Pet rabbits usually chew on everything they can get their teeth on. That's why a rabbit who suddenly stops eating is a big concern. It indicates a medical problem that needs to be addressed immediately and is potentially fatal far more quickly than with other types of pets. While this may warrant a trip to the vet, there are some things you can do at home, too.
Why Do Rabbits Lose Their Appetite?
The most common reason for a loss of appetite in rabbits is a gastrointestinal problem called ileus. Ileus occurs when the normal peristalsis—the stomach and intestine movement that pushes food through the gastrointestinal tract—decreases or stops. Ileus is extremely dangerous in rabbits and can cause death if left untreated.
Ileus is also usually due to another underlying problem, including:
- Abscesses in or around the body
- Overgrown teeth
- Dental disease
- E. Cuniculi and other neurological diseases
- Bumblefoot and hock sores
- Intestinal parasites
- External parasites like lice and fleas
- Environmental changes and stress
- Gastric ulcers
- Organ failure or disease
- Infectious diseases
- Respiratory diseases
- Poisoning and toxins
Sometimes, loss of appetite is obvious: your rabbit leaves its food untasted. In other cases, however, the changes may be subtler. If you aren't sure if your rabbit is eating, you can look for these signs and symptoms:
- Decrease or absence of fecal matter
- Decrease in size of fecal matter
- Change in the texture of fecal matter (sticky, watery, harder, etc.)
- Refusal to eat a favorite treat
- Decrease in weight (a baby scale can monitor your rabbit's weight)
- Increase in leftover food
- Decrease in activity
- Teeth grinding (bruxism)
Depending on the underlying cause, you may need to consult a veterinarian to get your rabbit eating again. If you are unsure of the reason, look over your rabbit for any obvious reasons of ileus or symptoms.
Sometimes you can determine why your rabbit isn't eating just by reviewing the list of reasons why they may have stopped. For example:
- Overgrown incisor teeth (front teeth) are easy to see by lifting up your rabbit's lips.
- Some tumors and abscesses are easily identifiable by stroking your rabbit and feeling for a lump.
- Nasal or eye drainage is easy to spot if it isn't normally there. Also, your rabbit may spend a lot of time wiping its face with their front paws, resulting in dirty front legs from the nasal drainage.
- By holding a mirror up to your rabbit's nose you can check to see if both nostrils are clear and creating condensation.
If you aren't sure why your rabbit suddenly stopped eating and no recent environmental changes were made, you can try some home remedies before heading to the vet.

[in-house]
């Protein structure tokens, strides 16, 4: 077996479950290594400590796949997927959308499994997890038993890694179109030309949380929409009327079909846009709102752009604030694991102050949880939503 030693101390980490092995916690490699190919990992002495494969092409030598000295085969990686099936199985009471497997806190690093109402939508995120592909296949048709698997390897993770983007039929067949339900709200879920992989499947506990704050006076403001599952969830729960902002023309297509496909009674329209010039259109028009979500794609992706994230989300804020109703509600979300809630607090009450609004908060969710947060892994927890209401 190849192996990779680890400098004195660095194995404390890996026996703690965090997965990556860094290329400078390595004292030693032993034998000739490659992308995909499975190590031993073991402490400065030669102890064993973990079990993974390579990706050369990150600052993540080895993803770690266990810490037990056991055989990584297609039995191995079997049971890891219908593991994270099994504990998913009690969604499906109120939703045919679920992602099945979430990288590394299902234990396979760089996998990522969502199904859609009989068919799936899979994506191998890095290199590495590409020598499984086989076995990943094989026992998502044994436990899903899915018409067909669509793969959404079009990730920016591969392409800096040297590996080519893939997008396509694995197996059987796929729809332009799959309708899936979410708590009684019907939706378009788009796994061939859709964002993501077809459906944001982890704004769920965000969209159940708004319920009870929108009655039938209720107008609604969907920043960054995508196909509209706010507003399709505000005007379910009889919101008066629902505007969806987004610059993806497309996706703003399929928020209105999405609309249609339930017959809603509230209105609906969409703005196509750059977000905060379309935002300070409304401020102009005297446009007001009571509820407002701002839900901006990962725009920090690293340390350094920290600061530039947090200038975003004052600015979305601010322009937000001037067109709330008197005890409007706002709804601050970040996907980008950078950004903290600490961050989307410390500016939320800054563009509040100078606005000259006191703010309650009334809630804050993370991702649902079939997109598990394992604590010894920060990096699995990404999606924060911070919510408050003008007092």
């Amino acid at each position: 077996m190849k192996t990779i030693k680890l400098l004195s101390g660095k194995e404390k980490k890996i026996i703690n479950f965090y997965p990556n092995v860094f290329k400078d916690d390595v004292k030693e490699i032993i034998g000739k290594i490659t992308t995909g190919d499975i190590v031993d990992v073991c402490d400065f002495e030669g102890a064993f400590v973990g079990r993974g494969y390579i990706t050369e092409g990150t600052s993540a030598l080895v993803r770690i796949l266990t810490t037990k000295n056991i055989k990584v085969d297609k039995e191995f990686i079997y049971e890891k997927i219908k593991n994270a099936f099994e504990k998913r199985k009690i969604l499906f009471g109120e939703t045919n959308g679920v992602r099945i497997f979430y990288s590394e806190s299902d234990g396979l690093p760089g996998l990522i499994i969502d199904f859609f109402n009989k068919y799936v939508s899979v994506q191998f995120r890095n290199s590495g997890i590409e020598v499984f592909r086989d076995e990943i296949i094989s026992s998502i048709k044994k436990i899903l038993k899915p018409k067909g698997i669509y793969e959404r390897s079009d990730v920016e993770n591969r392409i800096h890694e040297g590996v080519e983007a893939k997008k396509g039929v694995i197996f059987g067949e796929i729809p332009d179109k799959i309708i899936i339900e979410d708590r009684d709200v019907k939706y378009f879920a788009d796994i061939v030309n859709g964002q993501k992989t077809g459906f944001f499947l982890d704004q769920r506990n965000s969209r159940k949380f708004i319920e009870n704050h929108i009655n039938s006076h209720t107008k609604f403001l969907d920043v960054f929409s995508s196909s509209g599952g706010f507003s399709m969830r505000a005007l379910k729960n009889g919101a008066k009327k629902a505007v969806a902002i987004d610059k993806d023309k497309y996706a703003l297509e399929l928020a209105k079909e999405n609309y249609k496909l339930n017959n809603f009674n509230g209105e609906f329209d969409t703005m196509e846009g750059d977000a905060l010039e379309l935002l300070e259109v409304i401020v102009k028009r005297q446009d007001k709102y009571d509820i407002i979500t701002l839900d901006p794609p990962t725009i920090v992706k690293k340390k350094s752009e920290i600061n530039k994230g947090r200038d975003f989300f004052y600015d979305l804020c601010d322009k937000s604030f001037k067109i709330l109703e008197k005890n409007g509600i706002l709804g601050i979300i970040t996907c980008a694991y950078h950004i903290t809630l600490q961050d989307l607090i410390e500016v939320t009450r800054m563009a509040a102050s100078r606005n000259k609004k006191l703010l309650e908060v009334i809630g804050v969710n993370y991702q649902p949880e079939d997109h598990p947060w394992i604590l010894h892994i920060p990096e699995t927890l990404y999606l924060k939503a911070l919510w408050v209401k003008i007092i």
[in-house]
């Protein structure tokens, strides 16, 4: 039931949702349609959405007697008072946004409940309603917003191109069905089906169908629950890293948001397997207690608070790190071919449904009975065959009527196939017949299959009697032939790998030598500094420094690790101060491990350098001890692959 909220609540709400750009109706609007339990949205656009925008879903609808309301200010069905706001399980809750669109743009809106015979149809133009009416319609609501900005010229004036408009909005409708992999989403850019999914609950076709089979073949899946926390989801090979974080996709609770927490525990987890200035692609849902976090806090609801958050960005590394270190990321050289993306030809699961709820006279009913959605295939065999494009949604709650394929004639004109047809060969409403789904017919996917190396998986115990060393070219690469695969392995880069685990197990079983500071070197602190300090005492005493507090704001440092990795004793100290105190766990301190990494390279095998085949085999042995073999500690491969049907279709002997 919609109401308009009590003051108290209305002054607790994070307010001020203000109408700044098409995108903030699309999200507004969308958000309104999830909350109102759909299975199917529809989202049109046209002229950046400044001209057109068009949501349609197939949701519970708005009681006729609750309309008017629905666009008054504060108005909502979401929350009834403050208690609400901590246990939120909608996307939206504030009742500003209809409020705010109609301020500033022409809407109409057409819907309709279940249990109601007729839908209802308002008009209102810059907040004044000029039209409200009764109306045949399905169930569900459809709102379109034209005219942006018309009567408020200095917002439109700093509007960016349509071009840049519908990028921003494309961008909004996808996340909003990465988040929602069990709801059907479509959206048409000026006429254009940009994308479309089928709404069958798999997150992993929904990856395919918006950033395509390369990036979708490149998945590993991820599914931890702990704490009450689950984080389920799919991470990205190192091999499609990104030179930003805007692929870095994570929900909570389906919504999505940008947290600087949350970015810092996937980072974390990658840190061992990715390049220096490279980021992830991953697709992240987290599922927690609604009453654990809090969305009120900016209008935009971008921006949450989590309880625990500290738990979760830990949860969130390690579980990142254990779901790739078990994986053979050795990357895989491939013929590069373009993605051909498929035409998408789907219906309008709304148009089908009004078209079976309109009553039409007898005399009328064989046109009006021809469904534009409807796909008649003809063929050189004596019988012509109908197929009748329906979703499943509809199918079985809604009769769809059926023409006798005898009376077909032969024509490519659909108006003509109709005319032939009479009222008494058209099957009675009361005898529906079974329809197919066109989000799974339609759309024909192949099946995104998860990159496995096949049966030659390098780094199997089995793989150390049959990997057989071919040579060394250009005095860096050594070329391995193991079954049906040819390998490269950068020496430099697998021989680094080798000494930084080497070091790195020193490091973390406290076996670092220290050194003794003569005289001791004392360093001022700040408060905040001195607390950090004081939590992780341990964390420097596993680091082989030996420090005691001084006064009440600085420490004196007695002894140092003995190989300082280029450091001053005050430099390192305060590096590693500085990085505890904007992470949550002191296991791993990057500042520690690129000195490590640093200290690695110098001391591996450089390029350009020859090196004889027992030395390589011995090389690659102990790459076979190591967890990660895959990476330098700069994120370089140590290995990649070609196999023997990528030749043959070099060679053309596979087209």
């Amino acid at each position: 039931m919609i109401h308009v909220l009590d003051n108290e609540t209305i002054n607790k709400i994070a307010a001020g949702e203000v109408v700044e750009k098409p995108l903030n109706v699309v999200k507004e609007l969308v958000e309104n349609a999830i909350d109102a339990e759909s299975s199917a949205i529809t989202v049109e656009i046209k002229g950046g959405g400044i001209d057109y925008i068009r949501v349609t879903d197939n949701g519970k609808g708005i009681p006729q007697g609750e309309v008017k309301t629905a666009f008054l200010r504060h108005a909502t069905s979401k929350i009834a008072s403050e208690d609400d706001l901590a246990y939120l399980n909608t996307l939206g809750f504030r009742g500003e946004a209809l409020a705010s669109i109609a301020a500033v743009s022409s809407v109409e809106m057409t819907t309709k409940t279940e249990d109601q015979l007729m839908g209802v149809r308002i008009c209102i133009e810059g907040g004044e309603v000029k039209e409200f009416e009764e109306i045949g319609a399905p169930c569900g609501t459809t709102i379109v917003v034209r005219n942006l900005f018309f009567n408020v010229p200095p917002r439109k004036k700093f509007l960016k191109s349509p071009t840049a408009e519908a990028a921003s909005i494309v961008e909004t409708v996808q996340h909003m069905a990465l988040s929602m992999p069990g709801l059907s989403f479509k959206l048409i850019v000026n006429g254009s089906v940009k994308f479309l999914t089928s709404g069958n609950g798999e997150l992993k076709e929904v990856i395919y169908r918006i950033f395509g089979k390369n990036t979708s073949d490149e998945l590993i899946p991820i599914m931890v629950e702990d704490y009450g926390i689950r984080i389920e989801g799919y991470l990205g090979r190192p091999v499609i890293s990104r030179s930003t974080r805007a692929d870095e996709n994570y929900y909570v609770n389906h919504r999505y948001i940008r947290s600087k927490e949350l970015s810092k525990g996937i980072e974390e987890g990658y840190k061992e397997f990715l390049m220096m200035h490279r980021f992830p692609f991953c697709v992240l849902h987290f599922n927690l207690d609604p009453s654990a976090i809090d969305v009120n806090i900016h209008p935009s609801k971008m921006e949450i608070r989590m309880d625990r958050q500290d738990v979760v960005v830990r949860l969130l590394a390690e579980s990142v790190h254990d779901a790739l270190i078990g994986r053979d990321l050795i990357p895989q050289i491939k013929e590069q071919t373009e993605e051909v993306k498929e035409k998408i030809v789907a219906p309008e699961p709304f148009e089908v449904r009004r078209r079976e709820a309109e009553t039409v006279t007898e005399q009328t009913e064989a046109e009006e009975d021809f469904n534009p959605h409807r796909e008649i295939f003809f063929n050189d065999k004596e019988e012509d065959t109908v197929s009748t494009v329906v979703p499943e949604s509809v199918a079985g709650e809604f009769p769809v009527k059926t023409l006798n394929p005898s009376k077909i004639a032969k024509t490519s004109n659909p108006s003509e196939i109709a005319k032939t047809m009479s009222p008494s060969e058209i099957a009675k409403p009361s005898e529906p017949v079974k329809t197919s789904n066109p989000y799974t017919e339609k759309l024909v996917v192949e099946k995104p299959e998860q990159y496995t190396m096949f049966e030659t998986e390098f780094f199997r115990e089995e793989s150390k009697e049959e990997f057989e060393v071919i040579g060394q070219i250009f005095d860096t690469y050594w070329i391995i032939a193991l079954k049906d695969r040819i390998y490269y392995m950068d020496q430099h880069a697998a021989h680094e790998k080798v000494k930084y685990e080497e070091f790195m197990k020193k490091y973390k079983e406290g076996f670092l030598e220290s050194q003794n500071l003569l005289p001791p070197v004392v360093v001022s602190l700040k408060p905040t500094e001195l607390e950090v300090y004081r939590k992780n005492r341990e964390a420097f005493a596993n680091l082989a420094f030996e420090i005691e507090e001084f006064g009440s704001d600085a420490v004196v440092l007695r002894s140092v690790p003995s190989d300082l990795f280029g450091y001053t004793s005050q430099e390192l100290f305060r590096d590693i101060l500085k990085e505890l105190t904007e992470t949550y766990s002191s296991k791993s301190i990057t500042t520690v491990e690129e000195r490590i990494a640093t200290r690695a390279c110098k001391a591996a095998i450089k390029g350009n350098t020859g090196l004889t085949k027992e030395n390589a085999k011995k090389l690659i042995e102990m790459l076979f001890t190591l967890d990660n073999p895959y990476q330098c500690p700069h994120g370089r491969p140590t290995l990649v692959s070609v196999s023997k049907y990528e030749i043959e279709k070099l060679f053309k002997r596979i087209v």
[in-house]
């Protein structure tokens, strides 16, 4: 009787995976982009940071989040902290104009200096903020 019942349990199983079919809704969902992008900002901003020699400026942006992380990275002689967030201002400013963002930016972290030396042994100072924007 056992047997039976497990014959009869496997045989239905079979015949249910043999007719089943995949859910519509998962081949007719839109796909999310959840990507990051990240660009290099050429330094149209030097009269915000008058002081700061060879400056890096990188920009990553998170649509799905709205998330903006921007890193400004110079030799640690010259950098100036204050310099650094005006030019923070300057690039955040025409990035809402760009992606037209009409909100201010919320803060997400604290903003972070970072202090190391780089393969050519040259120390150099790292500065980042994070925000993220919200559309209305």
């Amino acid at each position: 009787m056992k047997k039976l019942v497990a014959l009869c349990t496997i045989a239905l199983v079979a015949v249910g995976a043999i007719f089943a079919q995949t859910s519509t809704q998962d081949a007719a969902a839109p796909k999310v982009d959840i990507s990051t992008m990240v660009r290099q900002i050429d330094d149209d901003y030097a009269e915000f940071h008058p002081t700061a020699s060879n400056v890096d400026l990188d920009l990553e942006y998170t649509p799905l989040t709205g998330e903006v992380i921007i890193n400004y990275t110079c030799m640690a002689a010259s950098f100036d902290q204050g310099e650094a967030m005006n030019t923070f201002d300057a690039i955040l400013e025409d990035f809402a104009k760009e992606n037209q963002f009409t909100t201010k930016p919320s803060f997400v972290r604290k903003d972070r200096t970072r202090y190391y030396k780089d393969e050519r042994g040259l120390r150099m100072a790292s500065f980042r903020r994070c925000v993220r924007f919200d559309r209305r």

- Start by getting some green mixed vegetable baby food and a syringe. Force feed your rabbit so they do not go without food and to stimulate gastrointestinal tract. If your rabbit goes too long without eating their intestines will fill with gas since the normal peristalsis has decreased or stopped. This gas is very painful and the scariest part of ileus.
- After force feeding, encourage your rabbit to exercise and massage their belly to encourage their gut motility.
- Increase the amount of water your rabbit consumes to provide extra hydration. Fill both a clean water bowl and a water bottle for your rabbit to drink from. Syringe water or an electrolyte solution (such as unflavored Pedialyte) can also be provided until your rabbit is defecating normally.
- If your rabbit is still eating a little bit, offer greens with higher water content such as lettuce and celery to increase water intake as well as lots of hay. Avoid feeding rabbit pellets at this time. If your rabbit still refuses food, call the vet right away.
It may not seem like a big deal if your dog, cat, or other pet skips a meal but if a rabbit does, it may be an indication of an emergency situation. Rabbits that stop eating for even just a day are in a life-threatening situation and require immediate veterinary attention.
Your vet may recommend IV fluids or another form of hydration, as well as medications for pain, gas production, gastric motility, and other concerns. Force feeding with veterinary grade products such as Oxbow Critical Care or Emerald Intensive Care Herbivore will provide the nutrition your rabbit needs while they aren't eating normally.
Your vet will likely try to figure out why your rabbit stopped eating in the first place. Sometimes this isn't easy to do and requires laboratory testing, radiology, ultrasonography, and a thorough physical examination.
Since there are so many different reasons why a rabbit may lose their appetite, there are also several different tests to diagnose the cause (or causes). A dental examination, blood tests, urine tests, fecal tests, radiology (x-rays), and other diagnostics may be recommended by your vet.
There may also be times when testing is limited or not practical, either due to the poor health of your rabbit or financial constraints. In these cases, the symptoms can be treated aggressively with fluids and medication but, depending on the root cause, the fasting may return.
How to Prevent a Loss of Appetite
Most diseases that cause your rabbit to stop eating are completely preventable and there are simple things you can do to promote a healthy appetite in your rabbit. Make sure you provide unlimited grass hays (not alfalfa) and leafy greens and fresh drinking water in a bowl. They also need a clean and protected place to sleep and a stable environment free of fluctuating temperatures and stressors.